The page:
Friday’s edition of The Wall Street Journal picks up on the theme of the long road of pain ahead for bank shareholders in the US. In ‘Banks on Sick List Top 400,’ the WSJ details several ugly highlights from the latest FDIC Quarterly Banking Profile, published last Thursday.
Here are a few:
1. The FDIC’s Deposit Insurance Fund is now promising to insure $6.2 trillion in deposits with just $10.4 billion in reserves. Expect to see another “special assessment” cutting a few billion dollars out of bank earnings later this year.
2. Credit card losses are at a record: 9.95%
3. 416 banks, or 5% of the nation’s banks, are on the ‘problem’ list.
4. FDIC-insured banks are sitting on $332 billion in loans more than 90 days past due, up from $290 billion in the first quarter.
5. Nonperforming loans now make up 2.77% of the entire banking industry’s assets. This is up from 1.4% in June 2008 and 0.47% in June 2006. As these loans get ‘worked out’ in today’s credit environment, the market will start to realize how severe net charge-offs will be.
In this new report, the FDIC published updated figures for the combined noncurrent loans and loan loss allowance at all FDIC-insured institutions. Here is an updated version of the chart we published in the Aug. 14 alert. The new figures – the moves from December 2008 to June 2009 – are highlighted in the dotted lines at the far right of this chart:
You can see how problem loans are increasing at a much faster rate than the rate at which the banking industry is adding to its loss allowance. This means that published capital ratios are misleadingly high.
Dan Amoss, CFA, is a student of the Austrian school of economics, a discipline that he uses to identify imbalances in specific sectors of the market. He tracks aggressive accounting and other red flags that the market typically misses. Amoss is a Maryland native, a graduate of Loyola University Maryland, and earned his CFA charter in 2005. In spring 2008, he recommended Lehman Brothers puts, advising readers to hold the position as the stock fell from $45 to $12. Amoss is managing editor of the Strategic Short Report.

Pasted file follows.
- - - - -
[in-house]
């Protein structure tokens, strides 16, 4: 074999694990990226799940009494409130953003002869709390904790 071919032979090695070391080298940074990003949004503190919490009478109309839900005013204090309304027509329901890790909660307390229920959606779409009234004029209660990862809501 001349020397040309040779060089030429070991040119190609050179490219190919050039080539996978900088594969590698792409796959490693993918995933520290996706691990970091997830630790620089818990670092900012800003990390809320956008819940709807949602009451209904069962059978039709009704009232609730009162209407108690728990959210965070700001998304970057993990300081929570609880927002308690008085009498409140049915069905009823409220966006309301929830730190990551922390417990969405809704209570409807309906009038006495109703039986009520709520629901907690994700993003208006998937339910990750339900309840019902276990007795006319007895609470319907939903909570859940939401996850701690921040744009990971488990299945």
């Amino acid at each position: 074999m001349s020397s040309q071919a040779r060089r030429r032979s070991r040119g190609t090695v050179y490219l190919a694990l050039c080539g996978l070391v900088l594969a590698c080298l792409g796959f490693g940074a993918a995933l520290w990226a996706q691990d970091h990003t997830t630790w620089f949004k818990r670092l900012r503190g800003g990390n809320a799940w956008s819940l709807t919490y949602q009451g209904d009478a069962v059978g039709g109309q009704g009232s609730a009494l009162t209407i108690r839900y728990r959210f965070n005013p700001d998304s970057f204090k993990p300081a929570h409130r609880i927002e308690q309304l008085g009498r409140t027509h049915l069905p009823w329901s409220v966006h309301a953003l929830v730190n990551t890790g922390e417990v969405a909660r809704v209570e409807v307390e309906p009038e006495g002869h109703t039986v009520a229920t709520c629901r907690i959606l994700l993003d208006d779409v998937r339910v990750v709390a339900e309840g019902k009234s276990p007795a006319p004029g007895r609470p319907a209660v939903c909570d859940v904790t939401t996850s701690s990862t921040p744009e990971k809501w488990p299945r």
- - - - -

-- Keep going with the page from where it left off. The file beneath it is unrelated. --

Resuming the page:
Does this mean that the stress tests done a couple of months ago weren’t accurate?
i was going to make the exact same comment….
I read a headline that said, “Bank failures not nearly as numerous as S&L Crisis” Gee, I wonder why? All those little banks became BIG banks and now the big banks are crashing down under the same cheap money policy and ridiculous lending practices.
The so-called “stress tests” you may remember were designed by the banks not by outsiders. (Or even shareholders)
That should have given anyone a clue that those tests were bogus from the beginning.
When you've got a room full of 200 oil insiders scratching their heads at current high prices, something's gotta give.
For most investors, it’s weird to think of stocks as their go-to investing option.
The petropoly has bills to pay and setting the price of oil was a simple way to balance their budgets.
Investors don’t seem to care that what's propping up their investments is what will ultimately destroy them: government monetary policy.
For the next decade the energy revolution will be likely confined to the US, displaying the robustness of American entrepreneurship.
Why the Sage of Baltimore’s commentary persists through America’s changing times.
After attending Platt’s oil conference in London I want to relay two important themes you need to know.